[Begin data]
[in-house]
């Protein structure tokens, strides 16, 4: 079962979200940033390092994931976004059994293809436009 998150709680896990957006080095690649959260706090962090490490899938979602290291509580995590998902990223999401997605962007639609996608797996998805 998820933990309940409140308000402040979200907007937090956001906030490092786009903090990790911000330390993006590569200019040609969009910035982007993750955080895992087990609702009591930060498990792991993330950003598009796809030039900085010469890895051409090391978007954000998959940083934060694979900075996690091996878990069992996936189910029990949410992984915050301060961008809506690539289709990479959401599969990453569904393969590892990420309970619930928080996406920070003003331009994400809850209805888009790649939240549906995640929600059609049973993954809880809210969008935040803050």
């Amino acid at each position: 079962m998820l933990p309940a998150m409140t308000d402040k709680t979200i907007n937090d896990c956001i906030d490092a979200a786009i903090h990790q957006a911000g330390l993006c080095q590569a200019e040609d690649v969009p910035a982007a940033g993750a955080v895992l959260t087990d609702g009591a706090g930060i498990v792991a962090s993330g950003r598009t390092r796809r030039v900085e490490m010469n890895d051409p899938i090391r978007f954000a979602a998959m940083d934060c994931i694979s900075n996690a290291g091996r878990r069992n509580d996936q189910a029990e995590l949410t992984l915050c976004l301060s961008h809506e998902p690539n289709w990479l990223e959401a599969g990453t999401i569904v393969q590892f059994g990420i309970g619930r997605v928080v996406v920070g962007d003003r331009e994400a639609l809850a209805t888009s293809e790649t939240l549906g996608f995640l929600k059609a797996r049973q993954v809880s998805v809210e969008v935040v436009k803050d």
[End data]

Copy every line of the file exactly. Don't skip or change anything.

[in-house]
């Protein structure tokens, strides 16, 4: 079962979200940033390092994931976004059994293809436009 998150709680896990957006080095690649959260706090962090490490899938979602290291509580995590998902990223999401997605962007639609996608797996998805 998820933990309940409140308000402040979200907007937090956001906030490092786009903090990790911000330390993006590569200019040609969009910035982007993750955080895992087990609702009591930060498990792991993330950003598009796809030039900085010469890895051409090391978007954000998959940083934060694979900075996690091996878990069992996936189910029990949410992984915050301060961008809506690539289709990479959401599969990453569904393969590892990420309970619930928080996406920070003003331009994400809850209805888009790649939240549906995640929600059609049973993954809880809210969008935040803050």
């Amino acid at each position: 079962m998820l933990p309940a998150m409140t308000d402040k709680t979200i907007n937090d896990c956001i906030d490092a979200a786009i903090h990790q957006a911000g330390l993006c080095q590569a200019e040609d690649v969009p910035a982007a940033g993750a955080v895992l959260t087990d609702g009591a706090g930060i498990v792991a962090s993330g950003r598009t390092r796809r030039v900085e490490m010469n890895d051409p899938i090391r978007f954000a979602a998959m940083d934060c994931i694979s900075n996690a290291g091996r878990r069992n509580d996936q189910a029990e995590l949410t992984l915050c976004l301060s961008h809506e998902p690539n289709w990479l990223e959401a599969g990453t999401i569904v393969q590892f059994g990420i309970g619930r997605v928080v996406v920070g962007d003003r331009e994400a639609l809850a209805t888009s293809e790649t939240l549906g996608f995640l929600k059609a797996r049973q993954v809880s998805v809210e969008v935040v436009k803050d």